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Nasdaq Falls 77, Dow Plunges 123

NEW YORK (AP) — Stocks resumed their sharp drop Monday, pulling the Nasdaq composite index below 3,000 for the first time in more than a year, after Hewlett-Packard became the latest high-tech company to announce disappointing earnings news.

The selloff quickly spread across the market, extending a slide triggered last week by investors' frustration over a series of bleak earnings reports and forecasts. Analysts say the uncertainty created by the debate over the winner of the presidential election is intensifying, but not causing, the volatility.

``The bear market that we've been talking about for a while is simply continuing. It's getting nasty and vicious,'' said Gary Kaltbaum, a technical analyst at JWGenesis. ``Too many people are saying that this is because of the election and it's not. This is simply a slowdown in growth, and these are stocks with too-high valuations.''

In afternoon trading, the technology-heavy Nasdaq composite index was down 76.70, or 2.5 percent, at 2,952.29, after tumbling more than 150 points and losing more than 5 percent of its value. The last time the Nasdaq traded — and closed — below 3,000 was Nov. 2, 1999.

Blue chips also suffered. The Dow Jones industrial average plunged 122.86, or 1.16 percent, to 10,480.09. Earlier in the session the Dow was off more than 200 points.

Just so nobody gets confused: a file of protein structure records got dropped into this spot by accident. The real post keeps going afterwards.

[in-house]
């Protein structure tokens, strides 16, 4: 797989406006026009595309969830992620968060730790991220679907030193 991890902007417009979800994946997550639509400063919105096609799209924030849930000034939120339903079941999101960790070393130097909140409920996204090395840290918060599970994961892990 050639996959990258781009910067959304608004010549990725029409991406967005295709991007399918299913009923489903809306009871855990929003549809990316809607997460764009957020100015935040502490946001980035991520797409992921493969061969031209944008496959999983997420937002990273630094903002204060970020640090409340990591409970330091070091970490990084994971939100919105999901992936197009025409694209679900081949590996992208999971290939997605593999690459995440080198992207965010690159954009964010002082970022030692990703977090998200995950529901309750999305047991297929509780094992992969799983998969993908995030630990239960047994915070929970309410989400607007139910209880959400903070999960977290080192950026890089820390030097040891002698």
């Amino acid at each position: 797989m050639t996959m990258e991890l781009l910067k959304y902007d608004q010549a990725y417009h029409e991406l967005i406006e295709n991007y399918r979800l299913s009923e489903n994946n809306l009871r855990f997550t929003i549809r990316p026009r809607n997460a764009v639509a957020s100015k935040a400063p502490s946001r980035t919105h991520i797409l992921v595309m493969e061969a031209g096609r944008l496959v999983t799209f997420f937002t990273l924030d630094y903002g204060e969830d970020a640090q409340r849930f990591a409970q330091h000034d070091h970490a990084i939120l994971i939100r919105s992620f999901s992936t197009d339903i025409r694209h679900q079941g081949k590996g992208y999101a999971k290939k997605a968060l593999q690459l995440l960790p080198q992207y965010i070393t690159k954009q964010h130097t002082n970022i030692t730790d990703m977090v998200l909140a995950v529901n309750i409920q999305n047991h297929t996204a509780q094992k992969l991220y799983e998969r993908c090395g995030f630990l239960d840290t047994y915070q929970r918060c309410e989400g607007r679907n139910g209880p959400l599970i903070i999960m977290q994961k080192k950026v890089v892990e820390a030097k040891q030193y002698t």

The Standard & Poor's 500 index was off 17.59 at 1,348.39.

The uncertainty on Wall Street was felt worldwide. Japan's Nikkei stock average fell 2.2 percent. In afternoon trading, Germany's DAX index was down 2.3 percent, Britain's FT-SE 100 was off about 2.0 percent, and France's CAC-40 was down 1.8 percent.

Hewlett Packard, a computer and printer maker, traded off $5.69, or 14 percent, at $33.56. The company said early Monday its fiscal fourth-quarter results per share were 10 cents below the expectation of Wall Street analysts.

H-P, a Dow component, joined other big high-tech firms in releasing disappointing earnings news and unnerving Wall Street. Last week, Dell Computer's revenue figures prompted investors to unload its stock, and the selling spread to other tech issues and the broader market.

Other technology stocks also fell Monday, including some of Wall Street's biggest names. Software computer Microsoft slipped $1.06 to $66.31. Sun Microsystems, which makes software, computers and computer chips, tumbled $4.38 to $84.81.

Among blue chips, banker J.P. Morgan was down $4.06 at $152.94. Citigroup was off $1.81 at $49.69.

Even pharmaceutical stocks, which are generally considered safer bets in time of volatility, suffered. Pfizer dropped $2.13 to $42. Merck was off $2.63 at $89.

Declining issues outnumbered advancers by more than 2-to-1 on the New York Stock Exchange, where volume came to 742.07 million shares, ahead of the 652.33 million Friday.

The Russell 2000 index fell 10.20 to 470.70.


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